Khmer Rouge Genocide Trial Opens in Cambodia

Posted November 21st, 2011 at 3:05 am (UTC-5)
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Three top Khmer Rouge leaders went on trial in Cambodia Monday on charges of genocide and other atrocities during the communist movement's reign of terror in the late 1970s.

Nil Nonn, the judge presiding over the U.N.-backed court, declared the trial open and read out the names of the defendants.

Khmer Rouge head of state Khieu Samphan, reputed chief ideologue Nuon Chea and Khmer Rouge Foreign Minister Ieng Sary listened silently as the charges were read aloud in a crowded courtroom in Phnom Penh.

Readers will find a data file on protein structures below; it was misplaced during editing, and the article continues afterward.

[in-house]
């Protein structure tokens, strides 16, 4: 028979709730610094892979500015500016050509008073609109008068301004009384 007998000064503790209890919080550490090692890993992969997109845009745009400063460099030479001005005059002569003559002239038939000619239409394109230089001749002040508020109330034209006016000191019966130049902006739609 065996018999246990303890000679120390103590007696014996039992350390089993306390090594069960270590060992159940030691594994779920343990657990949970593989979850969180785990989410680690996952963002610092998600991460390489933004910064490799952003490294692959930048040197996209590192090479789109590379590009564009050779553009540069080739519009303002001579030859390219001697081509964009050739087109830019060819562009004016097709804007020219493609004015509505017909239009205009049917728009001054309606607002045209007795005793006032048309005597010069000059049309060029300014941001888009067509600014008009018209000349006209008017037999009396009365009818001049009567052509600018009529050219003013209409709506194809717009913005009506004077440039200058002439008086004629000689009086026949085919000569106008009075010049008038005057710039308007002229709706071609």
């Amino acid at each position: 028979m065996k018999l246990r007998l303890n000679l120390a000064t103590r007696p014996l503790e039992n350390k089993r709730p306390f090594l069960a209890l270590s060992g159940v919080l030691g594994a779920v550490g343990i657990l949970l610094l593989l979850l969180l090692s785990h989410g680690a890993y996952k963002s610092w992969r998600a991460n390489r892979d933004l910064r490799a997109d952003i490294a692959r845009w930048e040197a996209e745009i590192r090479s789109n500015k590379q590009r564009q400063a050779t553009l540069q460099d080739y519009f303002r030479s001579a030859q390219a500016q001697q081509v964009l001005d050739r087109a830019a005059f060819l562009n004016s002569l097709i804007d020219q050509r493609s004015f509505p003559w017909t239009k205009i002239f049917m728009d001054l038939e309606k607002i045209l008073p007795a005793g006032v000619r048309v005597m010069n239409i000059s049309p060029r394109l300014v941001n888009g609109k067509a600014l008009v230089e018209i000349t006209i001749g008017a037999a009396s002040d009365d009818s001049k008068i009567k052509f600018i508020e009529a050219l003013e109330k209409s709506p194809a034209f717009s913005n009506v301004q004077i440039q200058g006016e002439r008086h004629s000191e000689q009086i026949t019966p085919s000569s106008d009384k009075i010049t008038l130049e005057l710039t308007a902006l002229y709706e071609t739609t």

The three are accused of crimes against humanity, including genocide, homicide and torture. The Khmer Rouge ruled from 1975 to 1979, when up to two million Cambodians – one quarter of the population – are estimated to have died.

A fourth defendant, Ieng Thirith, was ruled unfit to stand trial last week because she has Alzheimer's disease. She is Ieng Sary's wife and served as the minister for social affairs for the Khmer Rouge.

The Khmer Rouge's supreme leader Pol Pot died in 1998 in a jungle camp, where he was held prisoner after his former comrades turned on him.